Child custody is far and away the most contentious part of many divorces. Part of the difficulty is that the interaction with your child’s other parent does not end once the judge signs the final divorce decree. You still have to interact with your ex-spouse until your last child turns 18 years old (at least), and there will be plenty of opportunities for conflict year after year. One common issue is when one parent decides to keep the child for longer than the custody decree allows them to. If this is happening to you, what legal options do you have?
If your former spouse tends to keep the children for longer than they are supposed to, it can be annoying and infuriating. If it keeps occurring, though, and you have reminded your spouse that they are not living up to their obligations under the custody decree, then you might have to involve the court.
If you can prove a continued and demonstrable pattern of disregard for the terms of the agreement, then it might be grounds for a modification of the custody order.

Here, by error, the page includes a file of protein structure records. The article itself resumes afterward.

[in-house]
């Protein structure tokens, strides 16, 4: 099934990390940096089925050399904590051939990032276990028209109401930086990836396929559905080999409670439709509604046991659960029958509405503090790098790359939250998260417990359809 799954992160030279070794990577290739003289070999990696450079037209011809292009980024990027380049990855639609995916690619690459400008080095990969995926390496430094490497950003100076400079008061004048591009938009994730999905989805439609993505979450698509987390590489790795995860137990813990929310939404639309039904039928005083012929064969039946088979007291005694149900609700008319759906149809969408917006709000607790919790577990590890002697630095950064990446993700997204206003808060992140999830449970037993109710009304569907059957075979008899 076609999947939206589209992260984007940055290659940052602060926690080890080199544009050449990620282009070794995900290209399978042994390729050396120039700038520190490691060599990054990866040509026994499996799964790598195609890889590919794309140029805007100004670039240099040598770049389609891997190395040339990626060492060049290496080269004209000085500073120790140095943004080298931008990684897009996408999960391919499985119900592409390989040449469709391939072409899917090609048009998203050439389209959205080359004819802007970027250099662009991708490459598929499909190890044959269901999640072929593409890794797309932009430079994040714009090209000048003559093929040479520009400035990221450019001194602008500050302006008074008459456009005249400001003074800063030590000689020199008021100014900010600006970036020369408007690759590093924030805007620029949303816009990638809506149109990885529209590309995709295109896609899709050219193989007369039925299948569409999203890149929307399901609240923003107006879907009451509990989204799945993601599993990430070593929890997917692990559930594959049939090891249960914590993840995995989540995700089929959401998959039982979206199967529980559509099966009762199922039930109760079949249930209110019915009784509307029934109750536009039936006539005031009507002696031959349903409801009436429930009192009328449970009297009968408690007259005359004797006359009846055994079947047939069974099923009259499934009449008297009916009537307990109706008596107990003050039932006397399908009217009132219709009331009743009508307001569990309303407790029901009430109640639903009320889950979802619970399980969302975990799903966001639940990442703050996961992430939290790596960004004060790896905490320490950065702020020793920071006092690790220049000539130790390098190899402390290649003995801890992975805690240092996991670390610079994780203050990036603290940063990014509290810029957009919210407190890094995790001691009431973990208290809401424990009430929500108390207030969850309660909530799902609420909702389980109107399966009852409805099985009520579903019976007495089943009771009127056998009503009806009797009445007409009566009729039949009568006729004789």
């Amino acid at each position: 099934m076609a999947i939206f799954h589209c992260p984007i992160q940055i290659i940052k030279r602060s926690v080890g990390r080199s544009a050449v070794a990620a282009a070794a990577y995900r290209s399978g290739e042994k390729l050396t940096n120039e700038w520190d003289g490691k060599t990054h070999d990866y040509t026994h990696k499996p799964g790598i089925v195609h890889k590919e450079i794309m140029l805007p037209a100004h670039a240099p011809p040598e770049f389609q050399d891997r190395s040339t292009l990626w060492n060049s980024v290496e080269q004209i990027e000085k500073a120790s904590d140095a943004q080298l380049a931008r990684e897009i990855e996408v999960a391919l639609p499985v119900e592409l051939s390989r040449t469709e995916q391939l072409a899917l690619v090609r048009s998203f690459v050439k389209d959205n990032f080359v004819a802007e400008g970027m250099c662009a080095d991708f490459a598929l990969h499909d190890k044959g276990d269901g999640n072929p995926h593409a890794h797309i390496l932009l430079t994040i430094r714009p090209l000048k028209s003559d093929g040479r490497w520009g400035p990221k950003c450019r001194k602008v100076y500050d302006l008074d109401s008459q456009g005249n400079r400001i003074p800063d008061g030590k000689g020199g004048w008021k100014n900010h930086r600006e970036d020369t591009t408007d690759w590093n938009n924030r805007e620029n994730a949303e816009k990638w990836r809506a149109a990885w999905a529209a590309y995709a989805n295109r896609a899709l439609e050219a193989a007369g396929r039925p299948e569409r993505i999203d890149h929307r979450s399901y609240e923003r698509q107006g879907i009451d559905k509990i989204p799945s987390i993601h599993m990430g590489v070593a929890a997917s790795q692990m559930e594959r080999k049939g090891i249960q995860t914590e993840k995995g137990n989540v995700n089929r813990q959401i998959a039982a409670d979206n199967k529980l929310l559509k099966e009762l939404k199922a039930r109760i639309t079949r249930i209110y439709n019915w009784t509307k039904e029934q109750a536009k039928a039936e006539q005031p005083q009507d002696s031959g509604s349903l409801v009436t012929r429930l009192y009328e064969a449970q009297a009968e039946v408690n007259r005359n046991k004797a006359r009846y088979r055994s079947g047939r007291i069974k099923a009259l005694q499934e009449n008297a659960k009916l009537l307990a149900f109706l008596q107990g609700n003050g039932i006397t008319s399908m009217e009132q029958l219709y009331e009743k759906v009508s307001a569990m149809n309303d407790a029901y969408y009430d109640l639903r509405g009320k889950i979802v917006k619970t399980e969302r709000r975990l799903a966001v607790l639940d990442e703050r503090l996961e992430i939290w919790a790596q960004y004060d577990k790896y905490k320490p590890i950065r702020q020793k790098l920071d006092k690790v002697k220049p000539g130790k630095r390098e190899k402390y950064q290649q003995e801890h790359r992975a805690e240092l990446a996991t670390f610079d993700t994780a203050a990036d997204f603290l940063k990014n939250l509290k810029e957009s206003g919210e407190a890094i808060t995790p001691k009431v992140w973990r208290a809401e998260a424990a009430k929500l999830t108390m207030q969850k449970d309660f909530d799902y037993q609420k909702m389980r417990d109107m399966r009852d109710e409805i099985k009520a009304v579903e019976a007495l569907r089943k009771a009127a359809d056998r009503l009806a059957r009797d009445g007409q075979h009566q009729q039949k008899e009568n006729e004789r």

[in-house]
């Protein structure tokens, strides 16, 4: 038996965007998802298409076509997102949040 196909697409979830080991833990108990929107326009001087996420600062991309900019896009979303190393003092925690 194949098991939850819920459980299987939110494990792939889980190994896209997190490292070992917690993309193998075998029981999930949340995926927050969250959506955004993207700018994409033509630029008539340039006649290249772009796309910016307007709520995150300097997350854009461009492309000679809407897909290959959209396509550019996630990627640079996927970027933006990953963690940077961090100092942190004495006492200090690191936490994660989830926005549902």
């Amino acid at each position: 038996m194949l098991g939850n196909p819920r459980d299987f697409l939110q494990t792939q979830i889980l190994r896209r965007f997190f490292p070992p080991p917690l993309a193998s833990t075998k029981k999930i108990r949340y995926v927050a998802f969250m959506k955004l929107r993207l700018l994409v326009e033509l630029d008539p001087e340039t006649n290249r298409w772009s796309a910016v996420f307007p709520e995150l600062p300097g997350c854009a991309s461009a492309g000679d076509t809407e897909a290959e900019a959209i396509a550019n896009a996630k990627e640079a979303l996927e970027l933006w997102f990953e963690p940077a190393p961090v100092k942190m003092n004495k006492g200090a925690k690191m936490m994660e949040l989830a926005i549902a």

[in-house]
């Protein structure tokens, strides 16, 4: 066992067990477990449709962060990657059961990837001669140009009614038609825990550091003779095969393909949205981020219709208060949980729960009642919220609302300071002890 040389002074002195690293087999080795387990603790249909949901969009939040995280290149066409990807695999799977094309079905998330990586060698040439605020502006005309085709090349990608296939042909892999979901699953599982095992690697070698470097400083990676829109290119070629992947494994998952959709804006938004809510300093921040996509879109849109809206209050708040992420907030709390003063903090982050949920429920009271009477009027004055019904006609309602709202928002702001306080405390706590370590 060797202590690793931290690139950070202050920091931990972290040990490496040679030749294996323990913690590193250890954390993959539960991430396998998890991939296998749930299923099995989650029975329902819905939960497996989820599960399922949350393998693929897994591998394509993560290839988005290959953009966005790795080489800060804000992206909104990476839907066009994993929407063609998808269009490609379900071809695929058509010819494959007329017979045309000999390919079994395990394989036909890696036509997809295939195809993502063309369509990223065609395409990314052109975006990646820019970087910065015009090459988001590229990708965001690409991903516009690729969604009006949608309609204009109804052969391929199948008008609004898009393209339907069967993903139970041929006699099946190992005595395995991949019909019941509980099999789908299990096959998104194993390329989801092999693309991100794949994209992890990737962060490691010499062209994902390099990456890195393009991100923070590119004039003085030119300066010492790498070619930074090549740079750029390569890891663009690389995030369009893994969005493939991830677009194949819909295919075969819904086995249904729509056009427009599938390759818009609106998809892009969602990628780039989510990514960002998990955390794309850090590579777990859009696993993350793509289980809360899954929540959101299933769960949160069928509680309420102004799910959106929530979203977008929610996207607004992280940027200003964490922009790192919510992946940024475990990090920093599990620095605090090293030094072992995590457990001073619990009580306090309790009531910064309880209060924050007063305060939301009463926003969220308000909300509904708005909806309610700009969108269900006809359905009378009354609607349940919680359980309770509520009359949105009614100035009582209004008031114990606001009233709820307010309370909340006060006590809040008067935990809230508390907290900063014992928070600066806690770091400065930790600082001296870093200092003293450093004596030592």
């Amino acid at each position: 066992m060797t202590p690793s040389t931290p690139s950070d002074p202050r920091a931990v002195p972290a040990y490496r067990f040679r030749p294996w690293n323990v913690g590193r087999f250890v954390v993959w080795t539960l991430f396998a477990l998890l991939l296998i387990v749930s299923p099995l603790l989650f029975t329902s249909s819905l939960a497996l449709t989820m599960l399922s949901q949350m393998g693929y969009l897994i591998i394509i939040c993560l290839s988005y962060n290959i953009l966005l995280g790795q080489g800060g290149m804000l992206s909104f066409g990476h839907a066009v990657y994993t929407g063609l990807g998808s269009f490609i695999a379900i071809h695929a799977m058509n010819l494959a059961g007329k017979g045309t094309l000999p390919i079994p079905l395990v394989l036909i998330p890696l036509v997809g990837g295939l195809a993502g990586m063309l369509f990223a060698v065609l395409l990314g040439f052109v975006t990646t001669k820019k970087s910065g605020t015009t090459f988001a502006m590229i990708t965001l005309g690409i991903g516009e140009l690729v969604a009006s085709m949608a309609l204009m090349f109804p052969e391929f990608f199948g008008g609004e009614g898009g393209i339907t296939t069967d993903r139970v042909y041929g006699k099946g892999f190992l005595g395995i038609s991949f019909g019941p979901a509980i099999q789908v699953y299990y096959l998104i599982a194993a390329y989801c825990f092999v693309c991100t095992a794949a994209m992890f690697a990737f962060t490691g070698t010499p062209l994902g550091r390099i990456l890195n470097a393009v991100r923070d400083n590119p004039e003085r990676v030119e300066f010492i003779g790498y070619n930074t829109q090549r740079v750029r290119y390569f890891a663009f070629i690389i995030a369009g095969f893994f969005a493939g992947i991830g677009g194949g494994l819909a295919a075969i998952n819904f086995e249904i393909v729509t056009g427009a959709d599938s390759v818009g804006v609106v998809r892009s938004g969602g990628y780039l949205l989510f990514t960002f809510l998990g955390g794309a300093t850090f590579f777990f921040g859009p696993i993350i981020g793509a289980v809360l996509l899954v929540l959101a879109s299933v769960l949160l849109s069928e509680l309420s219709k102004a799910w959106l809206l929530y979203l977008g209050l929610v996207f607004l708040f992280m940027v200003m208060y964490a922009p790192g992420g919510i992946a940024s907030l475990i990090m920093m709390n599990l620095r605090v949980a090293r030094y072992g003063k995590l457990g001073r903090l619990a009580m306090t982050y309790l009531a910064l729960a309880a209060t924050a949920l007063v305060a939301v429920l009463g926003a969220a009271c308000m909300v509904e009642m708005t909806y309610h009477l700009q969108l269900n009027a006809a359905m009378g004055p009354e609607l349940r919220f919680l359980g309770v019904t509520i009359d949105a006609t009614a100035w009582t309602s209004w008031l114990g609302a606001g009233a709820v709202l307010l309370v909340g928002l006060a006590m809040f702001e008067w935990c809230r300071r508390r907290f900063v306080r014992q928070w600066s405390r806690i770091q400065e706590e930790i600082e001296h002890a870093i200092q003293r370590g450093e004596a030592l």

If the other parent’s behavior goes beyond keeping your child for an extra day or two, and enters into the territory of them actually trying to deprive you of the right to see your children for an extended period of time, then they may be committing a crime called custodial interference.
New York has two specific categories of offenses related to custodial interference – first degree and second degree. Custodial interference is a felony in the first degree, and a misdemeanor in the second degree.
In the second degree, custodial interference is when your ex-spouse knows that you have the legal right to have your child with you, but they intend to keep the child for an extended period of time or permanently. If they try to leave the state with the child, or if they otherwise endanger the child, the charges might rise to the first degree level.
Custodial interference is a serious matter, not only because it violates your right as a parent to see your children, it also interferes with their right to have regular contact with you. While unfortunate and inconvenient, legal action might be necessary in order to protect yourself and your children.